## CABARET and its application to geophysical fluid dynamics

PEQUOD solves the multi-layer quasi-geostrophic equations in a rectangular domain. The model has two primary modes of operation: basin mode and channel mode. Typically, the basin mode is used as a simple model for a wind driven double gyre, with energy input to the system via upper layer wind forcing. The channel mode is used as a simple model for baroclinic zonal jet formation, with the energy input to the system via lateral buoyancy forcing.

The quasi-geostrophic potential vorticity equation (1) is solved subject to forcing and dissipation

 (1)

where is the quasi-geostrophic potential vorticity (hereafter referred to as the "potential vorticity").The LHS in equation (1) is the material derivative, and is any forcing and dissipation. Equation (1) is then represented in a vertically layered form, which leads to a series of decoupled Helmholtz equations.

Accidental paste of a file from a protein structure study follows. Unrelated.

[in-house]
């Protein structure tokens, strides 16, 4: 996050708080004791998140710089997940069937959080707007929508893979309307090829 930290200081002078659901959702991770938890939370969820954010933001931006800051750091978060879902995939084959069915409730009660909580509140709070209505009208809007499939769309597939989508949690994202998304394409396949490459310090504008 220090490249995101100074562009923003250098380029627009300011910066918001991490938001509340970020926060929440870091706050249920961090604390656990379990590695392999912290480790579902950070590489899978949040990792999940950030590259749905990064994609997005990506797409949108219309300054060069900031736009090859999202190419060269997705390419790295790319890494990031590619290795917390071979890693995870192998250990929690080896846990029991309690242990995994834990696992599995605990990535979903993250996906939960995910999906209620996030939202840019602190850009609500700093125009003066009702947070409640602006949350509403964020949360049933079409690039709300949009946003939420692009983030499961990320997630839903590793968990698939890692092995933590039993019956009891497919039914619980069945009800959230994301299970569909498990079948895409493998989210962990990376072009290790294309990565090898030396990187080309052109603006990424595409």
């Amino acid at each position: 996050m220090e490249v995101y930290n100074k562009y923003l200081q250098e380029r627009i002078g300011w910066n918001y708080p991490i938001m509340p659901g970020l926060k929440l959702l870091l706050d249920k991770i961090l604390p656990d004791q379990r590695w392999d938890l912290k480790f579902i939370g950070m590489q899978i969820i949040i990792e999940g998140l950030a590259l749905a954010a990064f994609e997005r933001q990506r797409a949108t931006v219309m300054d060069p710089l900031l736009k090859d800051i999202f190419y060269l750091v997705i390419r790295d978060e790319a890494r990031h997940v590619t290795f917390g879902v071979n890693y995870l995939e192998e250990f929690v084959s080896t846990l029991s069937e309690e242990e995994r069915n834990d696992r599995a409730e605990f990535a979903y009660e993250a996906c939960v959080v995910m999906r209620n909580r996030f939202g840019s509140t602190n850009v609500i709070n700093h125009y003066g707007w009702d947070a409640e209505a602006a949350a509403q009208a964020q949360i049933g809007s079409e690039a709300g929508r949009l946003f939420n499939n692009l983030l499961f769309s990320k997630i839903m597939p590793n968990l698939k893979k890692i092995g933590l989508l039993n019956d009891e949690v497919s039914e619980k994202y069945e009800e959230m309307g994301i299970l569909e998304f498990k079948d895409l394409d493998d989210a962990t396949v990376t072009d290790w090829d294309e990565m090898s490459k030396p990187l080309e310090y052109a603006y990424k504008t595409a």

In PEQUOD two separate finite-difference approaches may be used to solve the layered quasi-geostrophic potential vorticity equation, however, this work will only be concerned with the CABARET approach. For the advection of relative potential vorticity, the scheme consists of three steps: predictor, extrapolator and corrector. The predictor and extrapolator step are performed using centred differencing in space. The extrapolator step is performed using upwinding of the advection term with a non-Total Variation Diminishing (TVD) flux limiter to bound the approximation. This scheme is second order accurate provided the method used to compute the fluxes is (at least) second order accurate.

Potential vorticity inversion for to yield the stream function is performed via the resulting linear elliptic problem being inverted using a direct solver. A discrete sine transform [7] is performed in the meridional direction, yielding a series of sparse one-dimensional Helmholtz problems in the zonal direction that can, for example, be inverted via Gaussian elimination. An inverse discrete sine transform of the resulting solutions of the one-dimensional problems completes the inversion.

Phil Ridley 2012-10-01